I’ve also found that choosing how I desire to FEEL at the end of something I’m nervous about (a difficult meeting, anywhere I may feel I’m being judged, etc.) centres me in a place of Integrity and allows me to choose to thoughts, words and behaviours more responsibly too.

    We truly are the masters of our minds – remembering this is the key! Thank you Todd …

    • http://thepeakathlete.com Todd Herman

      Thanks Sally. You made a good point about ‘focusing on the end FEELING’. Often times – because of our limited past experiences with success or whatever it is we might be we’re working towards – we have a difficult time seeing what the end result might ‘look like’.

      But getting clear about how we’d like to feel can be far easier and also far more motivating.

  • http://frankdickinson.me/ Frank Dickinson

    I get that same wonderful feeling when I hear Springsteen.

    Loved this!

  • Anonymous

    Thank you for letting “the cat out of the bag”. Great step-by-step instructions on how to do this. In coaching (life & career) we call that negative inner voice your gremlin or saboteur. This is a great way to convert your saboteur to a cheerleader. The key to this exercise is step 4 – practice, practice and more practice until it is your new ‘habit’. It isn’t magic, it’s a little work. Great post – thanks!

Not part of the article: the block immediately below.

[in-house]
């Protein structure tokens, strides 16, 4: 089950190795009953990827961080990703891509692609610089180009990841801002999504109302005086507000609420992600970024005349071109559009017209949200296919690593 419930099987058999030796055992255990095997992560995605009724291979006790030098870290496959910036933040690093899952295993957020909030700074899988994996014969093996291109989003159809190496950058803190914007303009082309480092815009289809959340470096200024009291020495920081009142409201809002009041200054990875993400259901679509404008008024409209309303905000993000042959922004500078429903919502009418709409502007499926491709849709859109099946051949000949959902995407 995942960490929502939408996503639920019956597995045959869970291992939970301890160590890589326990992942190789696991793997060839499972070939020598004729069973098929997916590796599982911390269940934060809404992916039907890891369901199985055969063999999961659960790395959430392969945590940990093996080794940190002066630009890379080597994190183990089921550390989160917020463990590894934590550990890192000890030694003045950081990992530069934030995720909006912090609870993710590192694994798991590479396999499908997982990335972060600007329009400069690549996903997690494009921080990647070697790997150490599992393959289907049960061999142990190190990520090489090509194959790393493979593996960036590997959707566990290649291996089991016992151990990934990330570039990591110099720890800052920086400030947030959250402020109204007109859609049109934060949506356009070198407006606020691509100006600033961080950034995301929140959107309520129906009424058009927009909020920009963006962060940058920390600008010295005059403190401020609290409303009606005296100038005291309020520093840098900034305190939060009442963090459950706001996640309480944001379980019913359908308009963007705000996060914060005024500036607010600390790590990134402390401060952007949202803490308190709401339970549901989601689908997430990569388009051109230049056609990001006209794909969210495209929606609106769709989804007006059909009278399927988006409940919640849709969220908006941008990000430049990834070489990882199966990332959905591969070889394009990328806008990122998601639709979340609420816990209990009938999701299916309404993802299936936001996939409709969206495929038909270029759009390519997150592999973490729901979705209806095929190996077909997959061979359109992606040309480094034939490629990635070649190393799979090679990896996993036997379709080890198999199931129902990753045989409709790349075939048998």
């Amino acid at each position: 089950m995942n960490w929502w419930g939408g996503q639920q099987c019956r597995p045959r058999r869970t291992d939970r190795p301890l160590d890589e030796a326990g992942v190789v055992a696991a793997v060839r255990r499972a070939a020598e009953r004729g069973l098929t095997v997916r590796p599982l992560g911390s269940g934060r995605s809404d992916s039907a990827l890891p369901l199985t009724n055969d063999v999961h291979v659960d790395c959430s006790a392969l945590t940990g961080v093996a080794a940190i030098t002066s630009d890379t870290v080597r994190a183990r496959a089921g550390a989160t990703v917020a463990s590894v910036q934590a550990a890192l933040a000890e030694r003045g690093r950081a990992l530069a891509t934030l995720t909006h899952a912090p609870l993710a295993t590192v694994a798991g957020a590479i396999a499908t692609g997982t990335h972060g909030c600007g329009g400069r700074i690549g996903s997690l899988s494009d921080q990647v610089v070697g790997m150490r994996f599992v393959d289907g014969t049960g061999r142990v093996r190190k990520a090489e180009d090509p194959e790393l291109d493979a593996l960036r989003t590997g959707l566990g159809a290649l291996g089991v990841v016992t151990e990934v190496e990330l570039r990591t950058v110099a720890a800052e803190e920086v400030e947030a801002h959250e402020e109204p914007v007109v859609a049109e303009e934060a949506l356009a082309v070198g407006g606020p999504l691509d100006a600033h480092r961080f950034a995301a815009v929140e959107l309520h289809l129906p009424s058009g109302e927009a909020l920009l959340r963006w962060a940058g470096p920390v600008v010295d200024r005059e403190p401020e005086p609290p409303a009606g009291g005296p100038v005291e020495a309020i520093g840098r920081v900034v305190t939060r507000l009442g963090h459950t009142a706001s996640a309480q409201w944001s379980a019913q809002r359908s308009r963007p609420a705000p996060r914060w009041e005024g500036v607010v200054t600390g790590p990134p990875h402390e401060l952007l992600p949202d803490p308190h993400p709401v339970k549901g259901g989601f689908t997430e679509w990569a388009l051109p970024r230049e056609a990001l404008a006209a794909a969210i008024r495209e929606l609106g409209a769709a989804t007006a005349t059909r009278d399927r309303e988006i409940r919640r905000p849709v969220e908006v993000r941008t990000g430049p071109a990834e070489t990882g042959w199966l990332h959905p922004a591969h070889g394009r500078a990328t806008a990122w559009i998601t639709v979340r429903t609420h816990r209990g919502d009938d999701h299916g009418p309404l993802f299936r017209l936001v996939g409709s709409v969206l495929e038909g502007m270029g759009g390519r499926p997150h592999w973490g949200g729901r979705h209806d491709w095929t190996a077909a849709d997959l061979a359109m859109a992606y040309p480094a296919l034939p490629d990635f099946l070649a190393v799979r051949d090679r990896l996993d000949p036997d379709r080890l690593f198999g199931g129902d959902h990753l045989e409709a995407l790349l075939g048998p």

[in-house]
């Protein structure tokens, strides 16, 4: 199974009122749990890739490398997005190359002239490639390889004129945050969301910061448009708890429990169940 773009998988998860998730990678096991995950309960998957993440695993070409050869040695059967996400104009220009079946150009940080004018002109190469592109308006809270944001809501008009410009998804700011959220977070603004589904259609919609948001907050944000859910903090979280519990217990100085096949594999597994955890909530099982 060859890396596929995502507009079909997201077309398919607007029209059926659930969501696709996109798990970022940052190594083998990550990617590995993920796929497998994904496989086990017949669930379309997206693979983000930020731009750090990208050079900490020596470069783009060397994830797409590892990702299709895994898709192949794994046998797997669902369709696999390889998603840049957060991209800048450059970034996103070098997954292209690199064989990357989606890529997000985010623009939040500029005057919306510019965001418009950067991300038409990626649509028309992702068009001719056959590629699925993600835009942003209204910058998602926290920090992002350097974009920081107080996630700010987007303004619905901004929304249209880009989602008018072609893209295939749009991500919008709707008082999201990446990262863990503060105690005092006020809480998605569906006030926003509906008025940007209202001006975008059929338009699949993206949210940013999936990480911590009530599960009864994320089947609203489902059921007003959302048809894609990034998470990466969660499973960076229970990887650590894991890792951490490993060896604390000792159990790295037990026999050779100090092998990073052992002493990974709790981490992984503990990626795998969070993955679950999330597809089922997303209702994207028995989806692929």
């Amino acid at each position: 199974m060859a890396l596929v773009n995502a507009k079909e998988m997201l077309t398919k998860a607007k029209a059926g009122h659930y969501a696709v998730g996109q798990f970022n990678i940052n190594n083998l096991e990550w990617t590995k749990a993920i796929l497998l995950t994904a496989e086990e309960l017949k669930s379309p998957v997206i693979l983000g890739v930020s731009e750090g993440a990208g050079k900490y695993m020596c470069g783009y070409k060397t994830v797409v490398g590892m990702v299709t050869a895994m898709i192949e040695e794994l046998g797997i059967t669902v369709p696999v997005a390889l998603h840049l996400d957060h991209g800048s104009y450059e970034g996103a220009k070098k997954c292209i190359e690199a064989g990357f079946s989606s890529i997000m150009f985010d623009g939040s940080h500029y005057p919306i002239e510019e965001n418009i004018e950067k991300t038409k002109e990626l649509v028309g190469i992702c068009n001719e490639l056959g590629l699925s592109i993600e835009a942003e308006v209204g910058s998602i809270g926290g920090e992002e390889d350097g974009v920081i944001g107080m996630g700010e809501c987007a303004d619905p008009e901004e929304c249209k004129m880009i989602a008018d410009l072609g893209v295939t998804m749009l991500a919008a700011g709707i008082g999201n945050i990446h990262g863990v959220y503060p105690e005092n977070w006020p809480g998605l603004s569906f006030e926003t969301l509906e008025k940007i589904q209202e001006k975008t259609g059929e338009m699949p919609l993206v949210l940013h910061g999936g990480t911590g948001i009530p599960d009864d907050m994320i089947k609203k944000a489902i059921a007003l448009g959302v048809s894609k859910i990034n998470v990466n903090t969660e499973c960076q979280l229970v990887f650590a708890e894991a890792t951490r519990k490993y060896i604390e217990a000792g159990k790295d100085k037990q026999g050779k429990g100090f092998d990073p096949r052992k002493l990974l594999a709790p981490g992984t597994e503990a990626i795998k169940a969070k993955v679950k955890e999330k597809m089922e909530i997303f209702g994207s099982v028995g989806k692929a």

• http://thepeakathlete.com Todd Herman

      Practice and faith in the process are key! Without them – nothing happens. Thanks Elisabeth

  • http://www.giuiettathemuse.com/blog giulietta the muse

    Hey guest blogger Todd,

    Really enjoyed reading this. Reprogramming the mind works! Thanks for taking us through a great example. If you think you can, you can …

    Giulietta

  • lynnatl